I learned that when my sister was about 3 my mother let her wander around the neighborhood at will. There was a bachelor living across the street, who my mom and stepdad didn't like, but somehow it was ok for Sissyface to spend hours alone with him in his home. He would sometimes wrap her up in the blankie she brought along, and carry her out to his camper in back and feed her raw sunflower seeds. (Worth noting: my mother walked in on her hubby molesting me when she was pregnant with Sissyface, at which time she accused him of also having abused my stepsister, Doreen, in like fashion. This means she knew she'd married a pedophile (assuming she didn't already know it); she knew that some men couldn't be trusted alone with children--yet my sister was allowed to spend hours alone with a grown man!)

When I was living at home and had to use the second bathroom (off the playroom) to get ready for school, my stepdad often burst in on me and molested me. I learned today that when my two younger sisters were about 6 and 8 (I had long ago moved out), Mom decided to use the playroom as their bedroom. They hated it; they begged her not to move them, but of course she did. Sissyface told me that they always considered that bathroom to be haunted, and avoided using it as much as possible. Also, during this period of time when one of them had to go into the hallway off of the living room to use the main bathroom, the other always went along for protection for they were scared to pass by the master bedroom.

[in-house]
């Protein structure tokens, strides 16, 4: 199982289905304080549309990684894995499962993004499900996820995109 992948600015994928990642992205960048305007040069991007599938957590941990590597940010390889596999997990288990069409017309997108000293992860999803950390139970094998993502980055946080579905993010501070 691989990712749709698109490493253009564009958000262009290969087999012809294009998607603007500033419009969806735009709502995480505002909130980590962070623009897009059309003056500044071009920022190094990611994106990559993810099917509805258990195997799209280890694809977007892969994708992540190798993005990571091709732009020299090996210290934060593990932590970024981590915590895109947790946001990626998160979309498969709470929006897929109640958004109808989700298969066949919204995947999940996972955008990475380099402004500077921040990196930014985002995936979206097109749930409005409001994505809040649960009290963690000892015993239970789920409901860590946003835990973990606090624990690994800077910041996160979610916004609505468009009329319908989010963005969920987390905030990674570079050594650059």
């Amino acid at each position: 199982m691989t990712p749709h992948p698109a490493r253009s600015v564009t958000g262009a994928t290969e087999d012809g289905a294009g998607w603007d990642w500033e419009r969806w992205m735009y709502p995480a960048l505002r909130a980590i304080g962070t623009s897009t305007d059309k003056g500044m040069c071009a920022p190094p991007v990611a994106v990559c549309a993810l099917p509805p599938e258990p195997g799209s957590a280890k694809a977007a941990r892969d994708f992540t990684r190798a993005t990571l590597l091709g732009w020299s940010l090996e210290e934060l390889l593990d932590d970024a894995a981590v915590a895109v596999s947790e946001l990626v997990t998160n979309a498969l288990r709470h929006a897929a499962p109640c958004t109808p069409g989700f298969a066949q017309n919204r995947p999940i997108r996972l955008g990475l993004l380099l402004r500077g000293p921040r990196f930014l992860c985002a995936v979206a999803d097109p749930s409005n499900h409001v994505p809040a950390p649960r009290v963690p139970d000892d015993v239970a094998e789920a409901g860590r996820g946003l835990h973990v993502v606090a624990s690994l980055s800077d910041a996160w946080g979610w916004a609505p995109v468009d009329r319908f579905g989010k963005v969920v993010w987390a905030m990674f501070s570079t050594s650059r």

When my stepdad was dying of bone cancer and decided to kill himself, he made my teenaged brother bring him his gun, which my brother at first kept refusing to do. Finally he gave in, tears streaming down his face, but also brought him a Bible. (Of course he never went through with the suicide.)

The rest of what I learned today is rather a blur. I can't hardly think of anything but the letter which should be arriving in the next few days. I dread it more than words can tell: even my mother's handwriting is enough to throw me off balance for a week. But I need it. I need the letter, regardless of its contents, for it will probably be the last communication from my mother. And that makes whatever it contains all the more potent. Will this be the time she bares her soul and tells the truth? Will it be so full of resentment and hatred that I will know, at last, and without any more doubt, that she never did ever love or want me?

It's nearly February (the hardest month for me), which means I'll be receiving the letter in the month I most hate (which only incidentally is the month of my mother's birth date.) I wonder, just wonder (mind you), and I'm not hinting at all, but for once couldn't one of my parts take over for me? I mean really, completely take over so that I'm absent for about a week?

Crud. I'm burnt.